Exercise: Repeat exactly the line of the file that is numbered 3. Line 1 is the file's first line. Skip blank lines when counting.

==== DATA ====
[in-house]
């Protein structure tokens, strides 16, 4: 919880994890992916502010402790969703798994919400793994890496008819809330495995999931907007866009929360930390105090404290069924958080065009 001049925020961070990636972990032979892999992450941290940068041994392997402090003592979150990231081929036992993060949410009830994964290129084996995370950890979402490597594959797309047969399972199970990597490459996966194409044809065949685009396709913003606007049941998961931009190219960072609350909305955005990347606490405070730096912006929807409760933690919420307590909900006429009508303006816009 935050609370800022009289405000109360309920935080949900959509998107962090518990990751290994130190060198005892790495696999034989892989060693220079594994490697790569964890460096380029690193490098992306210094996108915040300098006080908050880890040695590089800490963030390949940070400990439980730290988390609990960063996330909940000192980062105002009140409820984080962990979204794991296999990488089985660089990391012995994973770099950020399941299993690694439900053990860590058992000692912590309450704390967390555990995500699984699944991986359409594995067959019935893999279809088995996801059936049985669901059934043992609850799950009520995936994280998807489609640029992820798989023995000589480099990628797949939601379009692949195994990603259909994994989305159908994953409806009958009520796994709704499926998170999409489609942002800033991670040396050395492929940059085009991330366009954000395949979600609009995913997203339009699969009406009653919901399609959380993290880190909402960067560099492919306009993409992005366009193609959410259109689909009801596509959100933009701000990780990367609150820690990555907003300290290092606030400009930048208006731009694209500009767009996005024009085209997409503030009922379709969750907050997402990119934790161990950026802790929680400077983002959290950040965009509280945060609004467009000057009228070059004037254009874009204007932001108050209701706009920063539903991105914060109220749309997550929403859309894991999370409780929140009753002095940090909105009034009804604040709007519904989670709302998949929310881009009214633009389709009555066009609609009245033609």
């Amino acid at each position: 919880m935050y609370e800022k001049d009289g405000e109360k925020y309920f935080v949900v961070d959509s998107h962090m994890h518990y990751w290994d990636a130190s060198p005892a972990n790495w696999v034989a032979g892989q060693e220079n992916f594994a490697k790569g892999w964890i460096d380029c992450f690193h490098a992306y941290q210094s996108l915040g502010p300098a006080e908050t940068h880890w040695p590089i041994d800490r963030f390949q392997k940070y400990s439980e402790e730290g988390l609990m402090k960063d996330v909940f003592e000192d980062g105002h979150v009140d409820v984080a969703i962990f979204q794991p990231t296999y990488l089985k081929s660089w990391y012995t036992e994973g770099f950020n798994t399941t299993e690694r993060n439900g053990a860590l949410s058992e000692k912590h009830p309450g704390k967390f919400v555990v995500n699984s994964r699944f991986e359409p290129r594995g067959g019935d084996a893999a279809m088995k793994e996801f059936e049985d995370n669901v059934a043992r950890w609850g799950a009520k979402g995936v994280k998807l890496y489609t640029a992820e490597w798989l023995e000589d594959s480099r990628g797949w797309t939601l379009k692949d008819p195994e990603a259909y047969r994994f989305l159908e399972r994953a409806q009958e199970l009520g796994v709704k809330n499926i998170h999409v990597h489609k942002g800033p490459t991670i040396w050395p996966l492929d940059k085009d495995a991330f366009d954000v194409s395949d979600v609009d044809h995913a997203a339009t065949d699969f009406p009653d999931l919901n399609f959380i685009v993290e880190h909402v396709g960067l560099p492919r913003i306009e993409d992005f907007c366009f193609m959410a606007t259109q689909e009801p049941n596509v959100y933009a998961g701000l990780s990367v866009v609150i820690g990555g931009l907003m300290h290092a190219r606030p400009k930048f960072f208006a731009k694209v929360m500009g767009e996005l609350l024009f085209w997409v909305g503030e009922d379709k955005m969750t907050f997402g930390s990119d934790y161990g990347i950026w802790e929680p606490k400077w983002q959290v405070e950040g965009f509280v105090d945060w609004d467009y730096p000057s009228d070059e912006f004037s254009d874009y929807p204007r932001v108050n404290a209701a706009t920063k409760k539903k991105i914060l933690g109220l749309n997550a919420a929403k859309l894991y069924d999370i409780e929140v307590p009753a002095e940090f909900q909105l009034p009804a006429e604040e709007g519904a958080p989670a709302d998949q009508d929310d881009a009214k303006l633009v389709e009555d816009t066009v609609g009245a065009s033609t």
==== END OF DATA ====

């Amino acid at each position: 919880m935050y609370e800022k001049d009289g405000e109360k925020y309920f935080v949900v961070d959509s998107h962090m994890h518990y990751w290994d990636a130190s060198p005892a972990n790495w696999v034989a032979g892989q060693e220079n992916f594994a490697k790569g892999w964890i460096d380029c992450f690193h490098a992306y941290q210094s996108l915040g502010p300098a006080e908050t940068h880890w040695p590089i041994d800490r963030f390949q392997k940070y400990s439980e402790e730290g988390l609990m402090k960063d996330v909940f003592e000192d980062g105002h979150v009140d409820v984080a969703i962990f979204q794991p990231t296999y990488l089985k081929s660089w990391y012995t036992e994973g770099f950020n798994t399941t299993e690694r993060n439900g053990a860590l949410s058992e000692k912590h009830p309450g704390k967390f919400v555990v995500n699984s994964r699944f991986e359409p290129r594995g067959g019935d084996a893999a279809m088995k793994e996801f059936e049985d995370n669901v059934a043992r950890w609850g799950a009520k979402g995936v994280k998807l890496y489609t640029a992820e490597w798989l023995e000589d594959s480099r990628g797949w797309t939601l379009k692949d008819p195994e990603a259909y047969r994994f989305l159908e399972r994953a409806q009958e199970l009520g796994v709704k809330n499926i998170h999409v990597h489609k942002g800033p490459t991670i040396w050395p996966l492929d940059k085009d495995a991330f366009d954000v194409s395949d979600v609009d044809h995913a997203a339009t065949d699969f009406p009653d999931l919901n399609f959380i685009v993290e880190h909402v396709g960067l560099p492919r913003i306009e993409d992005f907007c366009f193609m959410a606007t259109q689909e009801p049941n596509v959100y933009a998961g701000l990780s990367v866009v609150i820690g990555g931009l907003m300290h290092a190219r606030p400009k930048f960072f208006a731009k694209v929360m500009g767009e996005l609350l024009f085209w997409v909305g503030e009922d379709k955005m969750t907050f997402g930390s990119d934790y161990g990347i950026w802790e929680p606490k400077w983002q959290v405070e950040g965009f509280v105090d945060w609004d467009y730096p000057s009228d070059e912006f004037s254009d874009y929807p204007r932001v108050n404290a209701a706009t920063k409760k539903k991105i914060l933690g109220l749309n997550a919420a929403k859309l894991y069924d999370i409780e929140v307590p009753a002095e940090f909900q909105l009034p009804a006429e604040e709007g519904a958080p989670a709302d998949q009508d929310d881009a009214k303006l633009v389709e009555d816009t066009v609609g009245a065009s033609t």